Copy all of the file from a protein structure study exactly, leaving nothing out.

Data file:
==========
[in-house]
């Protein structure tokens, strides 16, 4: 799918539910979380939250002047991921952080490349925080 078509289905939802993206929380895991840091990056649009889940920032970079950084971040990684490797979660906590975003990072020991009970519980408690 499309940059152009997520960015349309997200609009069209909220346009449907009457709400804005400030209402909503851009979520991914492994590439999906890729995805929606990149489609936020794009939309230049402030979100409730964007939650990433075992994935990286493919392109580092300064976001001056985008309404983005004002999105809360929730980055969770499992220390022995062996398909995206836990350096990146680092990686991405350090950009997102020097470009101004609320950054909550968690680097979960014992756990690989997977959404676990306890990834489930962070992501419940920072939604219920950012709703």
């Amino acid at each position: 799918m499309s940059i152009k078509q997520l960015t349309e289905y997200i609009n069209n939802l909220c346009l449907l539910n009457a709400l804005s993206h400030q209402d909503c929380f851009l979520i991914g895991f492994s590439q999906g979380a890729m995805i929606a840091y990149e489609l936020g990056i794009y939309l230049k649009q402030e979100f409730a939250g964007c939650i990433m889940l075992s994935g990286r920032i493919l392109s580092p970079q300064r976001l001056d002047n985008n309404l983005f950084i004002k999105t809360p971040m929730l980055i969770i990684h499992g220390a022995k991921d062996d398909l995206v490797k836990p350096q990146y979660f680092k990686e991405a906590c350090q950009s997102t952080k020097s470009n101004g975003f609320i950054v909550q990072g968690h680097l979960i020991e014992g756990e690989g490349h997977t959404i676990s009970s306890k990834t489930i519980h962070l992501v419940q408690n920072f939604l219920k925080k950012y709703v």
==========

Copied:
[in-house]
């Protein structure tokens, strides 16, 4: 799918539910979380939250002047991921952080490349925080 078509289905939802993206929380895991840091990056649009889940920032970079950084971040990684490797979660906590975003990072020991009970519980408690 499309940059152009997520960015349309997200609009069209909220346009449907009457709400804005400030209402909503851009979520991914492994590439999906890729995805929606990149489609936020794009939309230049402030979100409730964007939650990433075992994935990286493919392109580092300064976001001056985008309404983005004002999105809360929730980055969770499992220390022995062996398909995206836990350096990146680092990686991405350090950009997102020097470009101004609320950054909550968690680097979960014992756990690989997977959404676990306890990834489930962070992501419940920072939604219920950012709703």
């Amino acid at each position: 799918m499309s940059i152009k078509q997520l960015t349309e289905y997200i609009n069209n939802l909220c346009l449907l539910n009457a709400l804005s993206h400030q209402d909503c929380f851009l979520i991914g895991f492994s590439q999906g979380a890729m995805i929606a840091y990149e489609l936020g990056i794009y939309l230049k649009q402030e979100f409730a939250g964007c939650i990433m889940l075992s994935g990286r920032i493919l392109s580092p970079q300064r976001l001056d002047n985008n309404l983005f950084i004002k999105t809360p971040m929730l980055i969770i990684h499992g220390a022995k991921d062996d398909l995206v490797k836990p350096q990146y979660f680092k990686e991405a906590c350090q950009s997102t952080k020097s470009n101004g975003f609320i950054v909550q990072g968690h680097l979960i020991e014992g756990e690989g490349h997977t959404i676990s009970s306890k990834t489930i519980h962070l992501v419940q408690n920072f939604l219920k925080k950012y709703v």